The home crowd was chanting his name and Perry's family, including his father in his trademark overalls and red shirt, was there to share the moment with him. The Kentucky native went 2-1-1 and contributed 2 1/2 points to the U.S. cause.
"I said this was going to define my career, but this made my career," Perry said. "This is a week I'll never forget. It's the greatest experience of my life."
SHADES OF BROOKLINE: (4:13 p.m.) Hunter Mahan assured the U.S. of at least a half point when he rolled in a 50-footer for birdie at the 17th hole that would have made Justin Leonard proud.
When the ball dropped into the hole, Mahan erupted with a Tiger-esque celebration that included five fist pumps as he scooted across the green.
When the excitement died down, Paul Casey was unable to make his 20-footer to halve and Mahan went to the 18th tee 1 up. The jolt of adrenaline, though, may have been costly. Mahan hit his drive right into the pond while the Englishman found the fairway.
HUGE POINT FROM KIM: (3:50 p.m.) Anthony Kim may have picked up the first point of the afternoon, but the momentum appears to have shifted slightly.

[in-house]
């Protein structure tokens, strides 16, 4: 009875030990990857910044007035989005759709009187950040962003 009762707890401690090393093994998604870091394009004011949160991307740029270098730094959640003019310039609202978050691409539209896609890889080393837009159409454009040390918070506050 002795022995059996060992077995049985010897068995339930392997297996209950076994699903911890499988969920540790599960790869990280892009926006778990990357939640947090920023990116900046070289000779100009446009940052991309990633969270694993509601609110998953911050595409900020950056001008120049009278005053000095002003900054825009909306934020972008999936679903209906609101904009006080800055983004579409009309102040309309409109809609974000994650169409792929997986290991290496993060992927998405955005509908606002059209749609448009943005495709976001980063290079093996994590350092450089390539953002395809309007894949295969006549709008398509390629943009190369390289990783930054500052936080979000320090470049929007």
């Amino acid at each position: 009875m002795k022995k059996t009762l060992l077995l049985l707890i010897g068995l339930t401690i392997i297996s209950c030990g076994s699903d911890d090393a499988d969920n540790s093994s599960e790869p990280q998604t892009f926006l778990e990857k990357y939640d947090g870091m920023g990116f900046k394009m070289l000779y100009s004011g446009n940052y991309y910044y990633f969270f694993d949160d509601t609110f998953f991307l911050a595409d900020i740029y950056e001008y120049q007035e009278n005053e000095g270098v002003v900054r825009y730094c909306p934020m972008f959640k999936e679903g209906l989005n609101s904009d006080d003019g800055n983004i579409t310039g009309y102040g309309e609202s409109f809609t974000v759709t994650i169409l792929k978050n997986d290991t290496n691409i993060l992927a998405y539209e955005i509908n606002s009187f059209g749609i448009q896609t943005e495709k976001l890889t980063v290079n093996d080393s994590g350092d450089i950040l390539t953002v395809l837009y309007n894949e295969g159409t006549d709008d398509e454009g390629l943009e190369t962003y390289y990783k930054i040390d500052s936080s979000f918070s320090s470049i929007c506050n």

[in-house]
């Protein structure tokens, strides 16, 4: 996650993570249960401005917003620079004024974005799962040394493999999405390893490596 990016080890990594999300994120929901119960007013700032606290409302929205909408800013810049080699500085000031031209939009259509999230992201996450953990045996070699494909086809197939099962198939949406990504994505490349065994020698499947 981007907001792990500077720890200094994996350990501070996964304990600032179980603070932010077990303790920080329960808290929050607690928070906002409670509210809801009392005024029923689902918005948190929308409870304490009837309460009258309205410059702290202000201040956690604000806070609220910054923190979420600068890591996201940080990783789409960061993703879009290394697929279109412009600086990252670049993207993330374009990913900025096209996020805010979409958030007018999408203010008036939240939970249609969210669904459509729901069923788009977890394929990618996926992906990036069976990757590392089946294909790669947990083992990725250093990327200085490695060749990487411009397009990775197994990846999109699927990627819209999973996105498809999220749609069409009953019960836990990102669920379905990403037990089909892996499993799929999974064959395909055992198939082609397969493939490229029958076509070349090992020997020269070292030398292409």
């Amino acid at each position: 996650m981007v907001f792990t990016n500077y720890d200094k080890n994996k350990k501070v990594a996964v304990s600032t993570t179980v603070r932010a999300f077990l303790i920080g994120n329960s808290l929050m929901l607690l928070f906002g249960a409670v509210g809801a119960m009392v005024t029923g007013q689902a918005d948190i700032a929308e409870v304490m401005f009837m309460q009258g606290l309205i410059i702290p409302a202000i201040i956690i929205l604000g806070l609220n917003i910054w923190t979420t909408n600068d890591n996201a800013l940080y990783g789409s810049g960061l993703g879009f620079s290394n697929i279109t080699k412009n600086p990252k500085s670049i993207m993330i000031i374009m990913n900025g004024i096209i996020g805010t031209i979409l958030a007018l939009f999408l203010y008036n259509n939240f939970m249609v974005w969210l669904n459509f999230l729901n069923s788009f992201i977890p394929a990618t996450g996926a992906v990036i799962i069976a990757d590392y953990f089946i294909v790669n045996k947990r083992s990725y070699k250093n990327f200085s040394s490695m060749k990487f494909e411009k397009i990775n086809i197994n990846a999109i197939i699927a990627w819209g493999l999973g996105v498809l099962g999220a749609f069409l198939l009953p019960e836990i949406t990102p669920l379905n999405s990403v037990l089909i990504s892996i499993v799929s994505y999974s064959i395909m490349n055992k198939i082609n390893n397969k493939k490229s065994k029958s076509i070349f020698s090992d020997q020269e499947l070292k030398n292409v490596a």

The U.S. now leads in just four matches and is all square in a fifth. Coupled with Kim's point, that's enough to win the Ryder Cup for the first time since 1999.
Europe, at the same time, now leads in six matches -- but needs seven points to retain the Cup.
PLAYING IN PAIN: (3:47 p.m.) There's no denying that Kenny Perry has loads of heart. Despite intense shoulder pain -- he began showing signs that he was hurting on the 10th hole of the Sunday Singles matches -- Perry continued to play against Henrik Stenson.
After stopping to meet with physiotherapists on the 11th hole, the 48-year-old Perry took some pain killers and carried on. No doubt the Kentucky crowd was grateful that one of their own displayed grit in fighting through the pain. Plus, his 2-up lead through 12 holes gave them something to cheer about.
WORST LOSS (3:30 p.m.): The 5 & 4 loss that Sergio Garcia suffered to Anthony Kim on Sunday is the Spaniard's worst loss in his Ryder Cup career. Here are Garcia's Ryder Cup losses, ranked by most decisive loss:
|Garcia's Ryder Cup losses|